LESLEY ADDS : The closest I have come to finding a description of the feeling which this film aroused in my upon my first viewing at the world premiere at the Hindley Cinemas in Adelaide is C S Lewis’s explanation of what he calls “joy” .  This is from his memoir – “Surprised by Joy”.  He is talking about “imaginative experiences” – “The first is itself the memory of a memory. As I stood beside a flowering currant bush on a summer day there suddenly arose in me without warning, and as if from a depth not of years but of centuries, the memory of that earlier morning at the Old House when my brother had brought his toy garden into the nursery. It is difficult to find words strong enough for the sensation which came over me; Milton’s “enormous bliss” of Eden (giving the full, ancient meaning to “enormous”) comes somewhere near it. It was a sensation, of course, of desire; but desire for what? not, certainly, for a biscuit-tin filled with moss, nor even (though that came into it) for my own past. Ἰοῡλἱανποθω[1] — and before I knew what I desired, the desire itself was gone, the whole glimpse withdrawn, the world turned commonplace again, or only stirred by a longing for the longing that had just ceased. It had taken only a moment of time; and in a certain sense everything else that had ever happened to me was insignificant in comparison.”  Lewis  relates it to the German word “sehensucht”, or longing for longing, not for the satisfaction of the longing.

[1] – Oh, I desire too much.

UPDATE: We welcome the work based on the Picnic myth by Janelle McCulloch.  McCulloch has been the literary equivalent of the trackers in Picnic, covering every inch of the Rock’s haunting mysteries, and she brings all of her ethereal style and exquisite taste to bear – see our review here.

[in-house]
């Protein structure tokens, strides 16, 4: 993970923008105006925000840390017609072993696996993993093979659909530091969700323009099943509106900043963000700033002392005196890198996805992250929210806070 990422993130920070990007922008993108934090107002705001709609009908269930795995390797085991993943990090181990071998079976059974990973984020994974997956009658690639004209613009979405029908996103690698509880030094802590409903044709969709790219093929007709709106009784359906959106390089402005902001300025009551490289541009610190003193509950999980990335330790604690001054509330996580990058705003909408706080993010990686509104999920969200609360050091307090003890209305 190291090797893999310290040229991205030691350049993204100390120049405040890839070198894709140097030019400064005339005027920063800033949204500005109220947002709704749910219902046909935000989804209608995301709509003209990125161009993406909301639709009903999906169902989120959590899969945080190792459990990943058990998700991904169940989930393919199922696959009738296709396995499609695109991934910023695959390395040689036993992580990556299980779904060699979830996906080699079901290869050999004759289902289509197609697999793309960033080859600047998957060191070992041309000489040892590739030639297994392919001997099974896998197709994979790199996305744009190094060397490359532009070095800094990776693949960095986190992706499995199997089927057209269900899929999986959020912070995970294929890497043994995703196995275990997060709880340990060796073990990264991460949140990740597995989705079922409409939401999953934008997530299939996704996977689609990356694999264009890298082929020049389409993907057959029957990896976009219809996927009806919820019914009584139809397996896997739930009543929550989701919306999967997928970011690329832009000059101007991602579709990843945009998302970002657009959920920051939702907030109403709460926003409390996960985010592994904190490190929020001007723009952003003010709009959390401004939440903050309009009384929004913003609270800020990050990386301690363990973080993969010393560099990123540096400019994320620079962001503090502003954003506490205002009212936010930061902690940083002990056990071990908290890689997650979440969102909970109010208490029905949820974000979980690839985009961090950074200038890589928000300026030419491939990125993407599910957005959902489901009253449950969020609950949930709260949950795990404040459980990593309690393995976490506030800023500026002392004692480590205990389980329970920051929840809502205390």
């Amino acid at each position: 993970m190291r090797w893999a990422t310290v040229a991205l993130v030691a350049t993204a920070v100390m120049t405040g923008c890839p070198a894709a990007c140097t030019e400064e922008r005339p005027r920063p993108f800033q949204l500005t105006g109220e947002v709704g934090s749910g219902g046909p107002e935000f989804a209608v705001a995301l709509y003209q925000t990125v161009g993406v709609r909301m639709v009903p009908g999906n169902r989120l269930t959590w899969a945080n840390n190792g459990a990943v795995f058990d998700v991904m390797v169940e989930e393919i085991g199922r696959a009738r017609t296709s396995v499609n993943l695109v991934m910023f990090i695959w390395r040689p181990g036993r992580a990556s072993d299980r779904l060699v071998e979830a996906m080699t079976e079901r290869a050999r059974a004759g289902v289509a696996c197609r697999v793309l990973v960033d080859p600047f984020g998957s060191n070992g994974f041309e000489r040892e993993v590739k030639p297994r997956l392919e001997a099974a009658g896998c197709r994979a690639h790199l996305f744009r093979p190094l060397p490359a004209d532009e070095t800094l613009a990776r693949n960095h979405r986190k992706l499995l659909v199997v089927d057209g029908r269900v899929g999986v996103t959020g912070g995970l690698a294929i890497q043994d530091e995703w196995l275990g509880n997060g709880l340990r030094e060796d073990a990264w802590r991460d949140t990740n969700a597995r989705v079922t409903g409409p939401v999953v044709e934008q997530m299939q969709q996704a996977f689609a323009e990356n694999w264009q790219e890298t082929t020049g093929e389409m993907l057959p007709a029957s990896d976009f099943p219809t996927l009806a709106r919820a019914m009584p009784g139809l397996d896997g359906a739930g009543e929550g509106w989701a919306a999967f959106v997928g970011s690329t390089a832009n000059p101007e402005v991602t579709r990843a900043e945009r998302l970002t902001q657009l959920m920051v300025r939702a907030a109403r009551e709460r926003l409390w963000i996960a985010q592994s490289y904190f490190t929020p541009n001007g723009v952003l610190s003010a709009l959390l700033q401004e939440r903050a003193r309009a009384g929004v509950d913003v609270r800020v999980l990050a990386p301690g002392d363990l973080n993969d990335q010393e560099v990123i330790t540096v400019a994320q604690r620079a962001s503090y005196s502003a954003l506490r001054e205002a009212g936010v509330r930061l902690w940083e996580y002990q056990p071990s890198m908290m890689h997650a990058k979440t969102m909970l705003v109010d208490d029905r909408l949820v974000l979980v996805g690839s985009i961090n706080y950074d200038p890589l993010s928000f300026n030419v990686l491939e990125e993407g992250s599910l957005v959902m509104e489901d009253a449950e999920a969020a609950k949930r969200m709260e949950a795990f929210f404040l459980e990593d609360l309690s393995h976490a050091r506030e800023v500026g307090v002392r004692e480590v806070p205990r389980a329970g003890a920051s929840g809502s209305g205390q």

Frederick McCubbin’s “Lost”

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Picasso Exhibition

November 5, 2014 | Posted by Peter Jakobsen | ART, THUMBNAIL REVIEWS |

(Sydney Art Gallery)

I have to admit that the hanging I most appreciated said “EXIT” in illumined green and white…

Facts About "Les Demoiselles d'Avignon," Picasso's Most Famous Painting


Wyndham Lewis had this to say of Picasso (1881-1973) in 1940:

“Cézanne is the great influence: that, and the arts of primitive man…Picasso is parasitic…he is at the same time original.  His originality is of a technical order…And were Picasso a musician, he would be able to play a dozen instruments, and be as adept with a kettledrum as with a harp.  But he would not be a Bach or a Beethoven…He is such a great, luxuriant, voracious, plant: and he is a little too much of the liana – the prolific, tropical creeper – rather than the solid giant of the forest – to which description Daumier, or Cézanne, or Goya answers, but he does not.”

Weeping Woman 1937 Pablo Picasso 1881-1973 Accepted by HM Government in lieu of tax with additional payment (Grant-in-Aid) made with assistance from the National Heritage Memorial Fund, the Art Fund and the Friends of the Tate Gallery 1987